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End of season Diamondback thoughts from Mike Hazen and Torey Lovullo

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The GM and manager talked about a very disappointing 2021 season for the Diamondbacks.

Arizona Diamondbacks Introduce New Manager Torey Lovullo Photo by Sarah Sachs/Arizona Diamondbacks/Getty Images

Mike Hazen

  • The larger direction this off-season: “We’re going to continue to give a lot of our younger players, the opportunity to come up here and play.”
  • Fielding a contending team next year: “That’s a more complicated question... It’s hard to say. Making up 30 games on our win total is probably going to be somewhat challenging. I think there are some things we need to tackle to get our guys to perform at a better level than what we saw this year. And we need to do a better job in games where we had an opportunity to win [one-run losses]. That’s where you’re going to see some roster improvement.”
  • Needs going into the off-season. “The bullpen needs to be rebuilt... We need to do a better job defensively. We gave away too many games this year because of sloppy play. I believe that’s controllable for us. We’re going to take a hard look at who we’re asking to move around the diamond. We’re looking to push offensive performance.”
  • How do you develop a Tampa Bay model: “Choices are to complain about it, or develop a robust enough, versatile enough young team, and us in the front-office making good decisions to supplement that team. That will give us the ability to be a contending team. Payroll is not the only mechanism. It’s more of an excuse than anything else, in my personal opinion.”
  • Learning from the Giants: “If you look at the players that beat us, it wasn’t the same guys all the time. It was a roster of 26 players. That falls mostly on me, but it also falls on our ability to get our guys to perform at those levels too... Look at the consistency of their offense. We got beat five times with home-runs in the 7th-9th innings. That’s not luck. The other part of this is, when you win 106 games, when you come to the ballpark, you assume you’re winning games. From a momentum standpoint, that can be a real thing.”
  • Changes to the coaching staff: “Structural changes, in the sense of thinking about how we attack problems - fundamental issues on the field. We are going to examine those processes, as I don’t think we’re at a spot where we should be. Most of this falls on me, this is a self-critical assessment. I’m not sure the consistency is at a level we should be doing it at... That stretch in May and June: we should do a better job of righting that ship.”
  • Fastball velocity and strikeout rate: “Yes, I would like to reduce balls in play. It’s tough, because the Cardinals are going to the playoffs with the lowest strikeout rate. To be fair, they might be the best defensive team in baseball. Yes, we have prioritized guys who throw strikes, put the ball in play, but I think you can go too far in that direction, and address the sheer “stuff” in our bullpen to envisage better results. I think that’s doable. There is ample opportunities to acquire more power in your bullpen. Now, that comes with some inconsistencies, so we need to be prepared [for that]. The other piece is that we probably had the best developmental pitching year in the minor leagues since I’ve been here. We have a large group of pitchers that fit that profile, most of whom we see as starting pitchers... There is going to be a group of arms that are ready to come to the big-league level, but letting these guys get their feet wet in the bullpen is something we’re going to talk about as well.”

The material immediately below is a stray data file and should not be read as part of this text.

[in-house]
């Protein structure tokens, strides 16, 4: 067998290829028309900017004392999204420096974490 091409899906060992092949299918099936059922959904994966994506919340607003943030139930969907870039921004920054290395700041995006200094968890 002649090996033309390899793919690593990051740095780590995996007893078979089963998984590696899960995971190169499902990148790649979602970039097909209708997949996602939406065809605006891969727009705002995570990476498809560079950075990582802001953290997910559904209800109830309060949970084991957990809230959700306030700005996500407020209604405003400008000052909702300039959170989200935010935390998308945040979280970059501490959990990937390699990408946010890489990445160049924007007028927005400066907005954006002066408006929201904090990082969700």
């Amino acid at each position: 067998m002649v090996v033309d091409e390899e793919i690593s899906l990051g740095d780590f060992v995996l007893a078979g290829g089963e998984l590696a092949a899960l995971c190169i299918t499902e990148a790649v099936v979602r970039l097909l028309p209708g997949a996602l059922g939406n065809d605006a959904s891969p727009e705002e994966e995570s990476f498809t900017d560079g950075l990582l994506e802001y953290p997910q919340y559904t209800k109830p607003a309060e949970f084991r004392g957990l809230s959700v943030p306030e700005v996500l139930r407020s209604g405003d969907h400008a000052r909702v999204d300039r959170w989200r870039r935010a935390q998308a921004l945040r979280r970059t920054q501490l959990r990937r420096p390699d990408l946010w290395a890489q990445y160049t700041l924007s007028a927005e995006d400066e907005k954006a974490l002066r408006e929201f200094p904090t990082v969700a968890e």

• External acquisitions: “I don’t want this to come across as ‘We’re closing the laptop today’. I’m not going to be unrealistic about realizing we are a 52-win team. I want us to remember where we are at: it’s easily the worst place I’ve ever sat - and I’m responsible for it! We’re going to move the ball forward, and part of that is always going to be engaging the market... Third-base is a clear area we need to be better at. Right-field, depending on what happens with Kole. But on a 52-win team, I don’t feel there are a lot of jobs which aren’t going to be discussed. I envision going into spring training with a lot of competition.”
  • Message to fans: “First of all, I’m extremely disappointed in where we’re standing today. We didn’t set a course for this level of play. If I were a fan, I’d be extremely disappointed, and rightly so. I believe we have a group of players who have shown the ability to play in the major leagues at a fairly decent clip. We’re going to need those guys to take a step forward, and we’re going to integrate our younger players into the team, I think fairly quickly. I don’t think we are relying on a series of top five draft picks to get us back into the position we should be. I think there’s a lot of volatility with how you see the next 360 days. We still have good baseball players on this team.”